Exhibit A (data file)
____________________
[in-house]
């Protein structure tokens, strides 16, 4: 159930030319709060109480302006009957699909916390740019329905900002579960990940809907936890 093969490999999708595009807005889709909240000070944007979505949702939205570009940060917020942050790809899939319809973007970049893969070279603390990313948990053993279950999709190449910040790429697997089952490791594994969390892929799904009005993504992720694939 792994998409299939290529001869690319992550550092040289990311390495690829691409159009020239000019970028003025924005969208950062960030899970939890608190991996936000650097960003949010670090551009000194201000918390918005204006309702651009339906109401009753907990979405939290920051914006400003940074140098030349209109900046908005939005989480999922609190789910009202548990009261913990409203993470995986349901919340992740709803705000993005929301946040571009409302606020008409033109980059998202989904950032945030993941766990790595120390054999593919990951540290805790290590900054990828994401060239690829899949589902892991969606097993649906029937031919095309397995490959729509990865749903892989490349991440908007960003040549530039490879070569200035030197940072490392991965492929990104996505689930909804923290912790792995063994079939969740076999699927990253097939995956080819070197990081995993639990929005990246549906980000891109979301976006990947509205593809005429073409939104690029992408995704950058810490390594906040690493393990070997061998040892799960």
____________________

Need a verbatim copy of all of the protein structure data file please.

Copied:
[in-house]
């Protein structure tokens, strides 16, 4: 159930030319709060109480302006009957699909916390740019329905900002579960990940809907936890 093969490999999708595009807005889709909240000070944007979505949702939205570009940060917020942050790809899939319809973007970049893969070279603390990313948990053993279950999709190449910040790429697997089952490791594994969390892929799904009005993504992720694939 792994998409299939290529001869690319992550550092040289990311390495690829691409159009020239000019970028003025924005969208950062960030899970939890608190991996936000650097960003949010670090551009000194201000918390918005204006309702651009339906109401009753907990979405939290920051914006400003940074140098030349209109900046908005939005989480999922609190789910009202548990009261913990409203993470995986349901919340992740709803705000993005929301946040571009409302606020008409033109980059998202989904950032945030993941766990790595120390054999593919990951540290805790290590900054990828994401060239690829899949589902892991969606097993649906029937031919095309397995490959729509990865749903892989490349991440908007960003040549530039490879070569200035030197940072490392991965492929990104996505689930909804923290912790792995063994079939969740076999699927990253097939995956080819070197990081995993639990929005990246549906980000891109979301976006990947509205593809005429073409939104690029992408995704950058810490390594906040690493393990070997061998040892799960």